In response to a specific customer requirement, Kentec Electronics, a globally renowned manufacturer of life-critical control systems, has developed through their Special Applications Department an Evacuation and Alert Control Indicating System (EACIE) to provide fire and rescue teams with an intelligent communication structure to support staged evacuation. Evac-Point system Kentec’s made-to-order ‘Evac-Point’ system uses user-defined zone reference labeling to enable Fire Services to sound alarms in targeted areas of a building, such as a specific flat or floor, so that the public can be evacuated in line with how an incident develops. It is being delivered through Kentec’s Special Applications bespoke engineering department, which has a long-established pedigree for manufacturing evacuation control panels. The modular design allows for greater flexibility and site customization for the installer and end user and reduces lead time availability. Efficient tall-buildings rescue and evacuations The custom-build panel’s development follows the Grenfell tragedy and the 2019 BS 8629 Standard, which seeks to ensure residential buildings over 18 meters high are provided with an effective means to help the fire brigade evacuate efficiently and effectively, regardless of the manufacturer or specific design. It is available in two and three loop versions (expandable to four loops) with a modular design, where banks of five can be added to increase capacity, if required. In-built LED control panel illumination Evac-Point provides the market with a convenient, good-value and highly-sophisticated option" Derrick Hall, Sales Director at Kentec, stated “Evac-Point provides the market with a convenient, good-value and highly-sophisticated option. Other products on the market are only available in the largest sizes, meaning paying for functionality that is not required.” He adds, “Another differentiation is its in-built LED control panel illumination, provided as standard. The BS 8629 Standard recommends a lit environment, so this additional feature saves installing dedicated lighting separately. Our role as life-safety manufacturers is, as ever, to make the lives of our installers and the end users easier and safer.” Integrated with Syncro AS technology The Evac-Point system is available with a flush bezel so that it can be set into the wall, providing a secure and robust, two-point locking steel enclosure. It is based on the reliable Syncro AS technology, with an open protocol architecture that is compatible with Hochiki and Apollo protocols to provide maximum system design flexibility. Kentec is hosting a webinar on Monday 9th November 2020 from 11 am to 11.30 am, where Derrick Hall, Director of Sales, will talk about BS8629 and how it will impact any residential building over 18m, as well as how Kentec Electronics can help.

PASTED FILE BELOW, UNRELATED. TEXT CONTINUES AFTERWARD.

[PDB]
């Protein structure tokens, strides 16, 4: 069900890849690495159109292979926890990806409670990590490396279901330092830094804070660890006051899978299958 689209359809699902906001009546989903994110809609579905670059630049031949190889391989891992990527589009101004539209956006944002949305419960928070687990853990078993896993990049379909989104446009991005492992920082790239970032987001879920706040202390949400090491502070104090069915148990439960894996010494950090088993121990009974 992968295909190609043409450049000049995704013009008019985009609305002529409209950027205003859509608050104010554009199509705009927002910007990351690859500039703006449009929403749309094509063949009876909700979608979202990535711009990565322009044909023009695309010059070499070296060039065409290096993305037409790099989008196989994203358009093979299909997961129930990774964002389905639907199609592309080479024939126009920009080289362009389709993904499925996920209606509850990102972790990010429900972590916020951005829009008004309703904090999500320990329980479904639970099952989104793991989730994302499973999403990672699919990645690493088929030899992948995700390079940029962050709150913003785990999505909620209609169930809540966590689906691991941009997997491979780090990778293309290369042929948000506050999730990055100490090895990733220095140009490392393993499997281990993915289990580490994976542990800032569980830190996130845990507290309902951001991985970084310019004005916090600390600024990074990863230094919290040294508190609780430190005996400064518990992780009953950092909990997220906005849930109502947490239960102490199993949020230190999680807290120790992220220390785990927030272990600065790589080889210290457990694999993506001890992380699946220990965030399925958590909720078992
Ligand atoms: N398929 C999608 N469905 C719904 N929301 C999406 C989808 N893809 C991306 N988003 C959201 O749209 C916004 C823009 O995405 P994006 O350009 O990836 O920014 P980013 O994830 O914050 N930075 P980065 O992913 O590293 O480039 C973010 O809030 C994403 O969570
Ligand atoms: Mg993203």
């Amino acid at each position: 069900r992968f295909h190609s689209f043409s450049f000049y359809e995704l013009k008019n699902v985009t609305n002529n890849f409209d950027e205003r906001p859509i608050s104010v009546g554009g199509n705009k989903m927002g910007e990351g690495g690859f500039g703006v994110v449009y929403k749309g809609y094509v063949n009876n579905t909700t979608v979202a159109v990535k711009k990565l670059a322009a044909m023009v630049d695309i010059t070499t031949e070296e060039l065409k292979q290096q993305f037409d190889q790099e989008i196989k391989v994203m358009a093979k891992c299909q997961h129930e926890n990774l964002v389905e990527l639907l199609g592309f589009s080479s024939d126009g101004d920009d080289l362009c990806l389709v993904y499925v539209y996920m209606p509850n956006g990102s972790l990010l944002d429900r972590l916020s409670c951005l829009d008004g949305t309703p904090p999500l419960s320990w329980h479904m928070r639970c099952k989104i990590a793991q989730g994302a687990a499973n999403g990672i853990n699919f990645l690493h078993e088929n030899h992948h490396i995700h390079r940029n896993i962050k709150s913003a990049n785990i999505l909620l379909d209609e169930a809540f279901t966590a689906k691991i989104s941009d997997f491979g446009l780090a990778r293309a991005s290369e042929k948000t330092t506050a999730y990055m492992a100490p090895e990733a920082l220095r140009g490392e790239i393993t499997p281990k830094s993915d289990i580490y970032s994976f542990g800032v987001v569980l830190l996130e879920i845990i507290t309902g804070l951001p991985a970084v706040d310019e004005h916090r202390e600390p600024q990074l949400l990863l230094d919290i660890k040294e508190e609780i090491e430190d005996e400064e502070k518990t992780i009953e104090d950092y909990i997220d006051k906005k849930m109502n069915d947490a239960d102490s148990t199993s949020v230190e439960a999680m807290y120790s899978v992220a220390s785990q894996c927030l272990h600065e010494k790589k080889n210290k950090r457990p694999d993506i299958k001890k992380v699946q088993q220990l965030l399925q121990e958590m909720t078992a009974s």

Comelit Group’s dedicated fire division has achieved the stringent EN54-13 standards for its analog addressable fire detection system. The globally renowned fire safety solutions specialist, known for its high specification solutions, presents a range of specialist fire solutions, including conventional systems that are particularly suited to fire detection in smaller facilities and buildings with simple layouts. Atena addressable panels Comelit’s Atena addressable panels can identify the precise location of a fire and are suitable for applications of all types. Mandy Bowden, Comelit’s Fire Business Development Manager said “Those operating in the fire sector, will not only be familiar with the requirement for fire protection products, but also the need to provide evidence that a complete system will function as intended under all expected operating conditions.” EN54-13 is a rigorous system test procedure that goes beyond any individual standard" Mandy adds, “EN54-13 is a rigorous system test procedure that goes beyond any individual standard. Complying demonstrates how our products really go over and above the requirements needed to satisfy the CPD/CPR, operating as a full fire detection and alarm system and not just as a sum of components. It’s a great accomplishment for Comelit, proving our complete system performance capability at all times, in every environment.” EN54-13 standards compliance EN54-13 (referencing the compatibility and connectivity assessment of system components) was first published in 2005. In most European countries, EN54-13 standards compliance is an essential requirement for fire detection and alarm systems. It’s also a British Standard and referenced in BS 5839 Part 1. Francesca Boeris, Comelit UK Managing Director said “This is a great achievement for the fire team and one Comelit is particularly proud, to demonstrate our commitment to innovation and compliance.” Francesca adds, “It provides our customers and the supply chain as a whole with peace of mind that, in using Comelit’s fire products portfolio, lives are always protected in the event of a fire, even in the most demanding situations, when you need the system most.”